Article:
LOS ANGELES (Legal Newsline) – The makers of Canada Dry Ginger Ale have filed a motion to dismiss a second complaint brought by consumers alleging false advertising by using the phrase “made from real ginger” on the product.
Arash Hashemi, Natasha Safaradi and Patrick Gilburt filed a complaint on March 14 in the U.S. District Court for the Central District of California against Dr. Pepper Snapple Group Inc. and Dr. Pepper/Seven Up Inc. alleging violation of state civil codes, negligent representation, common law fraud and other counts. A motion to transfer the case to the U.S. District Court for the Northern District of California was filed April 25.
The plaintiffs allege in the complaint that Dr. Pepper Snapple Group Inc. and Dr. Pepper/Seven Up Inc. misrepresented their product with the label “made from real ginger” when the product has “no detectable amount of ginger.” They also contend that Canada Dry Ginger Ale television commercials reinforced this misrepresentation.
The makers of Canada Dry Ginger Ale seek to dismiss the case, stating in court documents that the plaintiffs failed to prove their case that there was anything “false, deceptive, unfair or unlawful” about the labeling “made from real ginger.”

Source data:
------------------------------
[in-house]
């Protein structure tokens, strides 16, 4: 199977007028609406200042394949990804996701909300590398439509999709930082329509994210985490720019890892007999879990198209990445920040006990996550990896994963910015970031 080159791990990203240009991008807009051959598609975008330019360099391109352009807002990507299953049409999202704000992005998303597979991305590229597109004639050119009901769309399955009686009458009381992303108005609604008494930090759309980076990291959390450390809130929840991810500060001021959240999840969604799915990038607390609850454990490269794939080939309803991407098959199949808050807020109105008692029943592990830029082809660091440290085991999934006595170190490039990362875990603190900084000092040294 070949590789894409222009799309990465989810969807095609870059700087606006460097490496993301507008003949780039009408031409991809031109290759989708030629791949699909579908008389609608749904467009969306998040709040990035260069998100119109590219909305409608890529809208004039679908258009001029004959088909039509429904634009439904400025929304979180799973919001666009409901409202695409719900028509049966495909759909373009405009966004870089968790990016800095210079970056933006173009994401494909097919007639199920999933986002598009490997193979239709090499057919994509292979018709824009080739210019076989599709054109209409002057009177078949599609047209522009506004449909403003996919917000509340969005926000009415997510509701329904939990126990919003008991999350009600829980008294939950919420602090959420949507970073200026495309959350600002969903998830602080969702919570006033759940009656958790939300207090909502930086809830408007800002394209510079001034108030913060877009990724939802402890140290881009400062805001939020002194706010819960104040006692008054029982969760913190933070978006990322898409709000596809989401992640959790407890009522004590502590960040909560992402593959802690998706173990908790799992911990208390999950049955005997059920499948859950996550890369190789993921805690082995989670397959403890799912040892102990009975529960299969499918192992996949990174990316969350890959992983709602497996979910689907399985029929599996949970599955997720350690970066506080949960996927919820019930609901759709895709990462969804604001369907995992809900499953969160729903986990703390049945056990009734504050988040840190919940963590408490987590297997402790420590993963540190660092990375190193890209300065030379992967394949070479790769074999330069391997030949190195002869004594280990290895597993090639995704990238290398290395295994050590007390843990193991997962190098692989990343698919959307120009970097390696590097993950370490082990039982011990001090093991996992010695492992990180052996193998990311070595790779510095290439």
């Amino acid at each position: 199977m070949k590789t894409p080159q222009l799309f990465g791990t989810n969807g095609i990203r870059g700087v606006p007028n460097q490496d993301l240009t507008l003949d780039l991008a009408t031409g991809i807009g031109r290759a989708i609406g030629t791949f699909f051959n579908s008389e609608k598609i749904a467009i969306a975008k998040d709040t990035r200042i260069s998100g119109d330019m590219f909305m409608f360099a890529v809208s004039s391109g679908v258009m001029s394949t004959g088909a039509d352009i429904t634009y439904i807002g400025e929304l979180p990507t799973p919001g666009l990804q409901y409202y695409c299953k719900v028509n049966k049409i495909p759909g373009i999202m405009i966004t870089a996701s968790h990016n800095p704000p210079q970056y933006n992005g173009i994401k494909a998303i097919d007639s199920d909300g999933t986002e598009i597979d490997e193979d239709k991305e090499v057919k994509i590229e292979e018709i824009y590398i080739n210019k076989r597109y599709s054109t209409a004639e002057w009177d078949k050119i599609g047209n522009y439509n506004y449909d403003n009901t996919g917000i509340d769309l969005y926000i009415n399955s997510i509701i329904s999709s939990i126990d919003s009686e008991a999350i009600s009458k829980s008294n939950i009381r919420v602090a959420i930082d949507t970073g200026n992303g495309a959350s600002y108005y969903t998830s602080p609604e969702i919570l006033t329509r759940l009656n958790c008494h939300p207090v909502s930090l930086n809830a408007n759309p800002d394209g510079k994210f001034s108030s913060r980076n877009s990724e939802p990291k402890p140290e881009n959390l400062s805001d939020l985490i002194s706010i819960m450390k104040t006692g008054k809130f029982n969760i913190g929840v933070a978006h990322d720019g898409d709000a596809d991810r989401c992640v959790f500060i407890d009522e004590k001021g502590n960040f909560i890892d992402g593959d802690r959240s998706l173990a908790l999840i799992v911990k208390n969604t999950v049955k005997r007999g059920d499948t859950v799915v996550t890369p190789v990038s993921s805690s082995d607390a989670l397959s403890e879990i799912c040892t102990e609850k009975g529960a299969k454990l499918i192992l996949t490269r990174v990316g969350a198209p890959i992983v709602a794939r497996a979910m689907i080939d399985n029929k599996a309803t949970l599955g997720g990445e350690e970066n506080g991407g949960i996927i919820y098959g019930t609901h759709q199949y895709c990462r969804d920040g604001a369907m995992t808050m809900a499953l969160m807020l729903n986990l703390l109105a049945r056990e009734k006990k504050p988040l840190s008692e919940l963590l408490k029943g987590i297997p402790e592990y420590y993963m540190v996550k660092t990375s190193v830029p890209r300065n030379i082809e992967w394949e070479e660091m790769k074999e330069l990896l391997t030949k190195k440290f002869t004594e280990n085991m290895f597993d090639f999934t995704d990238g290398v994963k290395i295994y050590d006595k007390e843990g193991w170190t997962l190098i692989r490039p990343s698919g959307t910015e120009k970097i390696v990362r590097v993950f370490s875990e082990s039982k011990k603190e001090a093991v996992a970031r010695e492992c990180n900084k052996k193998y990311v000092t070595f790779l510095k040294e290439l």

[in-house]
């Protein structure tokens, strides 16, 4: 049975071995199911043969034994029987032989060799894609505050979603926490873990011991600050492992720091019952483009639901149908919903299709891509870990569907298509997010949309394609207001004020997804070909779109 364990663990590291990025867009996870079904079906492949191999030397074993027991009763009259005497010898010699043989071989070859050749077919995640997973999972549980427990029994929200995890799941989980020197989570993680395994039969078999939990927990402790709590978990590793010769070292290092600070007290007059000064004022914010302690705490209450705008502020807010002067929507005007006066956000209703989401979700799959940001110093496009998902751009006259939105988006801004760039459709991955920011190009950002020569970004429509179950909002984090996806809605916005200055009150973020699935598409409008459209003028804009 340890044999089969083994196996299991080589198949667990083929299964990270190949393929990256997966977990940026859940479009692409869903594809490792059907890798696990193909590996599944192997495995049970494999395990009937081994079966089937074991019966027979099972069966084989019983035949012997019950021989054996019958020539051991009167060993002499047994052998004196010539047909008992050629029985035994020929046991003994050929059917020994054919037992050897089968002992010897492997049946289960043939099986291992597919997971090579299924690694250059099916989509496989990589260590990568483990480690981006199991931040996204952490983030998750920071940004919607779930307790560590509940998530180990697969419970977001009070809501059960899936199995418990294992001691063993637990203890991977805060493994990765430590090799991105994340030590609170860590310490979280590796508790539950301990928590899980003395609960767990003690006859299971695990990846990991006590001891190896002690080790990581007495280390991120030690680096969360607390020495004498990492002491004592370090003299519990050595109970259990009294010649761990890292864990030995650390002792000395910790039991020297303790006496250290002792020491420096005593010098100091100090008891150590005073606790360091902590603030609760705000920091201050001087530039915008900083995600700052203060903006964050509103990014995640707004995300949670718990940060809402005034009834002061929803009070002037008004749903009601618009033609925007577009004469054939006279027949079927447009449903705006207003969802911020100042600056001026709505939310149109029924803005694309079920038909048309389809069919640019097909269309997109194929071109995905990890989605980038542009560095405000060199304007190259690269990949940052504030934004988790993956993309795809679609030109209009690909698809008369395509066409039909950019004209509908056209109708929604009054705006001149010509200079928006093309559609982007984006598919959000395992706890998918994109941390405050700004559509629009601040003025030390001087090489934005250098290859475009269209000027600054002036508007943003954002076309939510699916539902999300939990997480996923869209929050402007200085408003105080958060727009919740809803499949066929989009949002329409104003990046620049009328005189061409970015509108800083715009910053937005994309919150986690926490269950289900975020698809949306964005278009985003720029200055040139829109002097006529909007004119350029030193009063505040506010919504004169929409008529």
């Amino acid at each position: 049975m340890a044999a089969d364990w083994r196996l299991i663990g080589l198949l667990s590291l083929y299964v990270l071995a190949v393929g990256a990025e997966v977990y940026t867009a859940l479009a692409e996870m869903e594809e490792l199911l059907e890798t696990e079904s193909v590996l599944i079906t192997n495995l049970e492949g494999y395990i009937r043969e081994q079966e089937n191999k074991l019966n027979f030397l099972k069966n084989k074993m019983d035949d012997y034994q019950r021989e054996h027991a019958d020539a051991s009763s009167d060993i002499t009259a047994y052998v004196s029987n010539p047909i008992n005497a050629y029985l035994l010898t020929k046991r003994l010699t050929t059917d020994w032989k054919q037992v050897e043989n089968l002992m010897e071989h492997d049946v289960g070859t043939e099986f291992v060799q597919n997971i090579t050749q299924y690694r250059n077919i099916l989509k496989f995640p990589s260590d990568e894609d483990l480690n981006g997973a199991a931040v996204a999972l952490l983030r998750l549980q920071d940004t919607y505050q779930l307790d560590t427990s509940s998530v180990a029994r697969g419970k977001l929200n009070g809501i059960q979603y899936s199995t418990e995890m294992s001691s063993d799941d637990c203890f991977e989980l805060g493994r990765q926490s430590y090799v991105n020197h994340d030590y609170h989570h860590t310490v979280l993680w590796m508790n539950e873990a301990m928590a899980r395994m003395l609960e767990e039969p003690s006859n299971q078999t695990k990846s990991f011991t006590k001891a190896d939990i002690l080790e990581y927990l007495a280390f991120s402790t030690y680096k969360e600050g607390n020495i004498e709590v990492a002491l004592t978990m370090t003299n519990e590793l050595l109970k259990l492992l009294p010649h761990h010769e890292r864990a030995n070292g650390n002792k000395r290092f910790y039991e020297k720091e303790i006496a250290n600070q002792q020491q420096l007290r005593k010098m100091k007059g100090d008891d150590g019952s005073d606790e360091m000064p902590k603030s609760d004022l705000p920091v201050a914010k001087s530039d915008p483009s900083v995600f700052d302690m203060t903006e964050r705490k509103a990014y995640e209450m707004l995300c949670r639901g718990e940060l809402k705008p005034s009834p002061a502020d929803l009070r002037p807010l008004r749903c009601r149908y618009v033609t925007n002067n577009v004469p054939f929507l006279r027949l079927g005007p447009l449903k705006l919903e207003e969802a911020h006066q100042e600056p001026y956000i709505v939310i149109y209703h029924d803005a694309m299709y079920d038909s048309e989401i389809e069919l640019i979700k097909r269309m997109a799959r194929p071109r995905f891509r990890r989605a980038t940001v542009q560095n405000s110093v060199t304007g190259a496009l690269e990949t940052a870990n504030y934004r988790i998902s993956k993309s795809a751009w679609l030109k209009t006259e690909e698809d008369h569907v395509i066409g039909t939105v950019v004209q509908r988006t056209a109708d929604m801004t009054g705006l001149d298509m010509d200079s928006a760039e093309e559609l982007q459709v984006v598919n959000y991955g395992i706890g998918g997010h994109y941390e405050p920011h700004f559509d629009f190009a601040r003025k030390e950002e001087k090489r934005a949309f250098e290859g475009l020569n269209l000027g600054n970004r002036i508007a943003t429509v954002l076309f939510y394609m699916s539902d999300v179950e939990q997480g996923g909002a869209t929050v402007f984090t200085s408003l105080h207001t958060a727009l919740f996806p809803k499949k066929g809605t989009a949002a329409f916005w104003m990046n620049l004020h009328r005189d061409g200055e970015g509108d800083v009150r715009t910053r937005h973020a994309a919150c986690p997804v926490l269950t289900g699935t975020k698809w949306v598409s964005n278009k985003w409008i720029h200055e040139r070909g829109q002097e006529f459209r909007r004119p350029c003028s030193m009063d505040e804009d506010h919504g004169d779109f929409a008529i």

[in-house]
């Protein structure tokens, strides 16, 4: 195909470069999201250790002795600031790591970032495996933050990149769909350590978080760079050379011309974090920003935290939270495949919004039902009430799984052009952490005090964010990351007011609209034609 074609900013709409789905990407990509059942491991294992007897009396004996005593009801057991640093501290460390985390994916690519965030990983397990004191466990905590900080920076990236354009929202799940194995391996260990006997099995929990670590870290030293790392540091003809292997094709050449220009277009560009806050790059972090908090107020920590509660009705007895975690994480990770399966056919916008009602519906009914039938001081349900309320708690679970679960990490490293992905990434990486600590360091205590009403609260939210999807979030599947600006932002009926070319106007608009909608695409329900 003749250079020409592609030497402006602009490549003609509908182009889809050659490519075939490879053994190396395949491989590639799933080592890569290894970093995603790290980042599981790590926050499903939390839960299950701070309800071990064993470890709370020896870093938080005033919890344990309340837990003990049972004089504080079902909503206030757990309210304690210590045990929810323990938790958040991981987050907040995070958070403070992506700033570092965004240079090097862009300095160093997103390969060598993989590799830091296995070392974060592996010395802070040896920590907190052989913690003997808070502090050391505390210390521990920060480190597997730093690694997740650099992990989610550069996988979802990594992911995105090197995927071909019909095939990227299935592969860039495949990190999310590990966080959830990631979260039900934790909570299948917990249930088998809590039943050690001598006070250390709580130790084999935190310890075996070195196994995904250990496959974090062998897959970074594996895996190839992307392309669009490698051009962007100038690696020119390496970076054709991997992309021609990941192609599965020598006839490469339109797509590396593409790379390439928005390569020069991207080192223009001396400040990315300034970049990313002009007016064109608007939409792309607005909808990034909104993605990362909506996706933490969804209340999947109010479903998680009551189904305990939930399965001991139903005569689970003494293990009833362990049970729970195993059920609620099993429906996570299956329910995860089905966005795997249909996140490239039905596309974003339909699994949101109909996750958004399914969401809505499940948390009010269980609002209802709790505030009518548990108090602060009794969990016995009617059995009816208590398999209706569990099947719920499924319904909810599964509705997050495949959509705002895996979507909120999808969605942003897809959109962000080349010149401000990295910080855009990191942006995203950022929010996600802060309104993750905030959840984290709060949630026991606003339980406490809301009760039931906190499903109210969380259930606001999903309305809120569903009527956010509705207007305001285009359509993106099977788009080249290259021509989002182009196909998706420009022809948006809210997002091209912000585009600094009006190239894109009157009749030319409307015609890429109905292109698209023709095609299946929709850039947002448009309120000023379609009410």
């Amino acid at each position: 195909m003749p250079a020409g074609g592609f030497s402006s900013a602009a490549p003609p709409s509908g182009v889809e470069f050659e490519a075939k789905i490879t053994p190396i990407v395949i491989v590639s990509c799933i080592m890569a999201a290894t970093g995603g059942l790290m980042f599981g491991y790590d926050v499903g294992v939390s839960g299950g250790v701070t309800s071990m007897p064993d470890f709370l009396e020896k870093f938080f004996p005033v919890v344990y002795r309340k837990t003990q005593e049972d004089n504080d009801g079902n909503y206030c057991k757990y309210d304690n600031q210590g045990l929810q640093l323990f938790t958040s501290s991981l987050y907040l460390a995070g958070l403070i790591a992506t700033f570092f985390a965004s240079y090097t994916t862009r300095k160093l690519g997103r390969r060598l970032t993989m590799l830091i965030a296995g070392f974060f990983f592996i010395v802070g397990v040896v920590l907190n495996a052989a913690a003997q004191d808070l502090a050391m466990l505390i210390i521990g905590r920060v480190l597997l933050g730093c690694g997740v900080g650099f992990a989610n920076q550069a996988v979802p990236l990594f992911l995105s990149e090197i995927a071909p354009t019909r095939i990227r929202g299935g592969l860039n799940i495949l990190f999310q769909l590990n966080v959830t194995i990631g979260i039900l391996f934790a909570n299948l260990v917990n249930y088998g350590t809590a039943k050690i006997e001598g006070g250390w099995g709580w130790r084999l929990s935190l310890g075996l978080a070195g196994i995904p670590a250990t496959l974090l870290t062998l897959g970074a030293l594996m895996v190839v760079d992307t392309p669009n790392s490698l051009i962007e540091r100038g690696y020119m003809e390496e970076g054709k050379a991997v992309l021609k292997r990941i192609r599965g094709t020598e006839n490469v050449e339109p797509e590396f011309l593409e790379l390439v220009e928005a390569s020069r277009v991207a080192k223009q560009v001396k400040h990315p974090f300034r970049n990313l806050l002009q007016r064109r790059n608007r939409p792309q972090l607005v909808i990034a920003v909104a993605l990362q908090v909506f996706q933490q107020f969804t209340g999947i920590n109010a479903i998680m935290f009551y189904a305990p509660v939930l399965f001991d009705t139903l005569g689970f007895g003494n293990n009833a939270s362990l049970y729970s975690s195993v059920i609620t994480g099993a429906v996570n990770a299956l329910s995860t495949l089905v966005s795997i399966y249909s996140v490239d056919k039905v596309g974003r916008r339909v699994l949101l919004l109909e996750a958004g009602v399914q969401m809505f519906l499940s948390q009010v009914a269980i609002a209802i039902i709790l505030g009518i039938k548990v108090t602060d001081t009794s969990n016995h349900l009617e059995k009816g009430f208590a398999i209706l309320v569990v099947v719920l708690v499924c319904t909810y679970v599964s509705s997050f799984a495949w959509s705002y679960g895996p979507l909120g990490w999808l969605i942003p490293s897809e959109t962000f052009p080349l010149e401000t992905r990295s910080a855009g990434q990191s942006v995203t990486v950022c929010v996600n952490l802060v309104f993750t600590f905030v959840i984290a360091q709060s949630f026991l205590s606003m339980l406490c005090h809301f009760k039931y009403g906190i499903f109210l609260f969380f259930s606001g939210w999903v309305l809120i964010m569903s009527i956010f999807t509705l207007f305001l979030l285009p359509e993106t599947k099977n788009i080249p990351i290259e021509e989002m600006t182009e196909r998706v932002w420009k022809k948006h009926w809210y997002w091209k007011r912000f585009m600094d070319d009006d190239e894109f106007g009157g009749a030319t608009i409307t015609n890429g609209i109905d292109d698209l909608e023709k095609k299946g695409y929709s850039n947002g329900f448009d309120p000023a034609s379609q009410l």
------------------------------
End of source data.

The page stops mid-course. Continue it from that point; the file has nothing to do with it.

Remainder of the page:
The motion for dismissal also states that Hashemi, Safardi and Gilburt's suit is a "copy-cat complaint" as it challenges the same words for the same product on behalf of the same class of consumers as a previous suit pending in the Northern District of California filed by Jackie Fitzhenry-Russel.
According to court documents, Dr. Pepper Snapple Group Inc. and Dr. Pepper/Seven Up Inc. contend they “represented, truthfully, that Canada Dry Ginger Ale is made from real ginger, i.e., that ginger is used in the creation of the product (specifically, in creation of the “natural flavor” that is disclosed on the label as an ingredient)."
A product made “from” ginger means that ginger was involved at “the starting point” of the process, the suit states.
The makers of Canada Dry Ginger Ale also claim that the plaintiffs failed to prove they have ever actually viewed any television commercials or that they relied on any statements in those commercials to decide to purchase the product.
The plaintiffs request a trial by jury and seek all damages, interest, restitution, injunctive relief, all legal fees and any other relief as this court deems just. They are represented by Barbara A. Rohr and Benjamin Heikali of Faruqi & Faruqi LLP in Los Angeles.